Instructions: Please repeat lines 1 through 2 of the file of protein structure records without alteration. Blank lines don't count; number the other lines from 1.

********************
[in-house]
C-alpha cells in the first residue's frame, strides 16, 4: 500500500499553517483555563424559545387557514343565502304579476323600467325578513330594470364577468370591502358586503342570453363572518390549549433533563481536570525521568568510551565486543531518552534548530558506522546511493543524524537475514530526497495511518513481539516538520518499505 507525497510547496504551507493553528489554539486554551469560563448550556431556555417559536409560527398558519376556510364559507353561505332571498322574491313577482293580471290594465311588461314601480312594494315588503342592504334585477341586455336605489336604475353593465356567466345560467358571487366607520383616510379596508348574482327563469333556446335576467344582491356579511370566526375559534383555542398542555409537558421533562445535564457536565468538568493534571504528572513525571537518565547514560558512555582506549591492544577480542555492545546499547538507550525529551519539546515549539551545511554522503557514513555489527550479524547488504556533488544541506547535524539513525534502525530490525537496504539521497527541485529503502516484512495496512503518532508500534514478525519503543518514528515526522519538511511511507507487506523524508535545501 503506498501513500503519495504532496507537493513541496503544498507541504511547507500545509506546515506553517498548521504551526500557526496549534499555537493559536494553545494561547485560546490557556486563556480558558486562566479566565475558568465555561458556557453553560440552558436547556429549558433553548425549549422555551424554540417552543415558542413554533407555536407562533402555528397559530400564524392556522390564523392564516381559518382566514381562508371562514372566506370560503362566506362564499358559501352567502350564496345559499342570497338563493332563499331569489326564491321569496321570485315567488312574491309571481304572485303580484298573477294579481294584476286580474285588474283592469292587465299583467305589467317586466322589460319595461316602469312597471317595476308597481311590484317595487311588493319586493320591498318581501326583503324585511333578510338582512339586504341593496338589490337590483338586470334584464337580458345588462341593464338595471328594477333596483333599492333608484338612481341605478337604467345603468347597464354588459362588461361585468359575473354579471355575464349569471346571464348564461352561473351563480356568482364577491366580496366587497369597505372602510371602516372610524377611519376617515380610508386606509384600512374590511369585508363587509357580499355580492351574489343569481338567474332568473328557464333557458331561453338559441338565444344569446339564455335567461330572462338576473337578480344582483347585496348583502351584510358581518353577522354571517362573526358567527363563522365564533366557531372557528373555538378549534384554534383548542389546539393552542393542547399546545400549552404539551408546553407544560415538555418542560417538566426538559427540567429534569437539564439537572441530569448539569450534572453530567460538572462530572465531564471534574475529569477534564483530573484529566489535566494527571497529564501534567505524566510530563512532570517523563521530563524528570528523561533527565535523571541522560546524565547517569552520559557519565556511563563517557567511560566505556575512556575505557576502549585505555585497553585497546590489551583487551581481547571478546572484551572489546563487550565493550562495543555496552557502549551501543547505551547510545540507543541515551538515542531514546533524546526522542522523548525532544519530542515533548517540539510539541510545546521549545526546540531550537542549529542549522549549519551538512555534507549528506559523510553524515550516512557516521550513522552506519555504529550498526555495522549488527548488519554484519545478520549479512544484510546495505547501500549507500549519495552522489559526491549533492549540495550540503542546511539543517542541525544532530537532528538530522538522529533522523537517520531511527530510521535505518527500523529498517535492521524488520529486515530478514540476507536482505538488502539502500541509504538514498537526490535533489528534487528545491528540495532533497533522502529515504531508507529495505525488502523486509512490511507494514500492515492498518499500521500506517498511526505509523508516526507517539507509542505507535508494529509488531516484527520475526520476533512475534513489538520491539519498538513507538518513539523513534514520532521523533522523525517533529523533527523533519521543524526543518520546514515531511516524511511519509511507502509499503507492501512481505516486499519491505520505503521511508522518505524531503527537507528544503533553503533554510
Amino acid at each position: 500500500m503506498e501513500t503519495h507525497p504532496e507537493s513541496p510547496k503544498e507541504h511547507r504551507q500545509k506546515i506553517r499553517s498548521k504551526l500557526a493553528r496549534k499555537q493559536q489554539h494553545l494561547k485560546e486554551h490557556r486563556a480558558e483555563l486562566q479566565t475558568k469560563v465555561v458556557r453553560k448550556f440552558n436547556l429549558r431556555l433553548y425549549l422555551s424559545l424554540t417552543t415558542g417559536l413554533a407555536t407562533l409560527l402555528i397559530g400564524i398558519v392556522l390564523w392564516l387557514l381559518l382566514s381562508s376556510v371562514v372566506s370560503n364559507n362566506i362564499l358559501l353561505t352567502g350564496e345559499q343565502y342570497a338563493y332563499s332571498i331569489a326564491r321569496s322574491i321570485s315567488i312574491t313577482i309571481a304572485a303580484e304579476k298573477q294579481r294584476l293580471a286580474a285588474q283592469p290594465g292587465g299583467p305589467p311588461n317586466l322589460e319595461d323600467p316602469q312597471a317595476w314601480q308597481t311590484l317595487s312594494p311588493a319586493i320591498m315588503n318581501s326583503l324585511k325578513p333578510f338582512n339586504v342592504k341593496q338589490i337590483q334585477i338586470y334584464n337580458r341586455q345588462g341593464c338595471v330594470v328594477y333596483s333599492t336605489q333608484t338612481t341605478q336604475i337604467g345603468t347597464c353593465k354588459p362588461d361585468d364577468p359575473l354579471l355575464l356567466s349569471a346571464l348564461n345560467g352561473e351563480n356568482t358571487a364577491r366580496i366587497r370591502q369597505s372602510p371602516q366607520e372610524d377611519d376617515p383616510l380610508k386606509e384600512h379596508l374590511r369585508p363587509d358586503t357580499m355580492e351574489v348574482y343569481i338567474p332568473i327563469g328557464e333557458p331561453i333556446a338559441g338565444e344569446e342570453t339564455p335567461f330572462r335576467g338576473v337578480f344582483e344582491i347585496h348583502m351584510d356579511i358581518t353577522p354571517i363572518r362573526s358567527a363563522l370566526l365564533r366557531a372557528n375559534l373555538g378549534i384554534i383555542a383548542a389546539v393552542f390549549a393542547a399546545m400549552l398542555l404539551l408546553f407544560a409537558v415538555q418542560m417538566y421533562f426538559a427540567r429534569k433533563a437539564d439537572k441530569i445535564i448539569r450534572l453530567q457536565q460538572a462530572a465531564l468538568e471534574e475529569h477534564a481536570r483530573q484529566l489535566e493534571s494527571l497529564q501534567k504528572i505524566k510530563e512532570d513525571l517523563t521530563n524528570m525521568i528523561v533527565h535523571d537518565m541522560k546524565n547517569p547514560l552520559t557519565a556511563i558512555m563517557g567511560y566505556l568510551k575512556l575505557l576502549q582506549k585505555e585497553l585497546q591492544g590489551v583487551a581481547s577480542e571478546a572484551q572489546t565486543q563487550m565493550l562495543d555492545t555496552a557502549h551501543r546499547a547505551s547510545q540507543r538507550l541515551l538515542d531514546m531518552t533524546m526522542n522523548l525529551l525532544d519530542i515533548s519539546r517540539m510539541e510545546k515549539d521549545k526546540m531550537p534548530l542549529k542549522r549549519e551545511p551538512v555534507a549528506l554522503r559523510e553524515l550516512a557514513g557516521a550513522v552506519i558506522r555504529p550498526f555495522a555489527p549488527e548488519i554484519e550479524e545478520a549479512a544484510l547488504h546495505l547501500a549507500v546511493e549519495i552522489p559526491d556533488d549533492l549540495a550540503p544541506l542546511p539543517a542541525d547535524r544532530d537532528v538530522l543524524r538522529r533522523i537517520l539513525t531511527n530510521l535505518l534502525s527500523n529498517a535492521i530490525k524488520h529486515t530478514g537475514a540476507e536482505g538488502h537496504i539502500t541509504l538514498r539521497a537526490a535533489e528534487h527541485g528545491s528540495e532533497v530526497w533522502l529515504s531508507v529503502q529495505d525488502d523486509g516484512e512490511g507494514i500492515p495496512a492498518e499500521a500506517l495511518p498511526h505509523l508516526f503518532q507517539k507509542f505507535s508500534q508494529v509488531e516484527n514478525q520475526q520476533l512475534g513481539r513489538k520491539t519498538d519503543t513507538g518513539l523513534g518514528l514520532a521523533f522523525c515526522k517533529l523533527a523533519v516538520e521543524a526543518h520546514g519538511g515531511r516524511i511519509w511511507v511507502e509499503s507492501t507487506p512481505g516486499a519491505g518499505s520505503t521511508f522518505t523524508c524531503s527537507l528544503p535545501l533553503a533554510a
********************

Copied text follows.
[in-house]
C-alpha cells in the first residue's frame, strides 16, 4: 500500500499553517483555563424559545387557514343565502304579476323600467325578513330594470364577468370591502358586503342570453363572518390549549433533563481536570525521568568510551565486543531518552534548530558506522546511493543524524537475514530526497495511518513481539516538520518499505 507525497510547496504551507493553528489554539486554551469560563448550556431556555417559536409560527398558519376556510364559507353561505332571498322574491313577482293580471290594465311588461314601480312594494315588503342592504334585477341586455336605489336604475353593465356567466345560467358571487366607520383616510379596508348574482327563469333556446335576467344582491356579511370566526375559534383555542398542555409537558421533562445535564457536565468538568493534571504528572513525571537518565547514560558512555582506549591492544577480542555492545546499547538507550525529551519539546515549539551545511554522503557514513555489527550479524547488504556533488544541506547535524539513525534502525530490525537496504539521497527541485529503502516484512495496512503518532508500534514478525519503543518514528515526522519538511511511507507487506523524508535545501 503506498501513500503519495504532496507537493513541496503544498507541504511547507500545509506546515506553517498548521504551526500557526496549534499555537493559536494553545494561547485560546490557556486563556480558558486562566479566565475558568465555561458556557453553560440552558436547556429549558433553548425549549422555551424554540417552543415558542413554533407555536407562533402555528397559530400564524392556522390564523392564516381559518382566514381562508371562514372566506370560503362566506362564499358559501352567502350564496345559499342570497338563493332563499331569489326564491321569496321570485315567488312574491309571481304572485303580484298573477294579481294584476286580474285588474283592469292587465299583467305589467317586466322589460319595461316602469312597471317595476308597481311590484317595487311588493319586493320591498318581501326583503324585511333578510338582512339586504341593496338589490337590483338586470334584464337580458345588462341593464338595471328594477333596483333599492333608484338612481341605478337604467345603468347597464354588459362588461361585468359575473354579471355575464349569471346571464348564461352561473351563480356568482364577491366580496366587497369597505372602510371602516372610524377611519376617515380610508386606509384600512374590511369585508363587509357580499355580492351574489343569481338567474332568473328557464333557458331561453338559441338565444344569446339564455335567461330572462338576473337578480344582483347585496348583502351584510358581518353577522354571517362573526358567527363563522365564533366557531372557528373555538378549534384554534383548542389546539393552542393542547399546545400549552404539551408546553407544560415538555418542560417538566426538559427540567429534569437539564439537572441530569448539569450534572453530567460538572462530572465531564471534574475529569477534564483530573484529566489535566494527571497529564501534567505524566510530563512532570517523563521530563524528570528523561533527565535523571541522560546524565547517569552520559557519565556511563563517557567511560566505556575512556575505557576502549585505555585497553585497546590489551583487551581481547571478546572484551572489546563487550565493550562495543555496552557502549551501543547505551547510545540507543541515551538515542531514546533524546526522542522523548525532544519530542515533548517540539510539541510545546521549545526546540531550537542549529542549522549549519551538512555534507549528506559523510553524515550516512557516521550513522552506519555504529550498526555495522549488527548488519554484519545478520549479512544484510546495505547501500549507500549519495552522489559526491549533492549540495550540503542546511539543517542541525544532530537532528538530522538522529533522523537517520531511527530510521535505518527500523529498517535492521524488520529486515530478514540476507536482505538488502539502500541509504538514498537526490535533489528534487528545491528540495532533497533522502529515504531508507529495505525488502523486509512490511507494514500492515492498518499500521500506517498511526505509523508516526507517539507509542505507535508494529509488531516484527520475526520476533512475534513489538520491539519498538513507538518513539523513534514520532521523533522523525517533529523533527523533519521543524526543518520546514515531511516524511511519509511507502509499503507492501512481505516486499519491505520505503521511508522518505524531503527537507528544503533553503533554510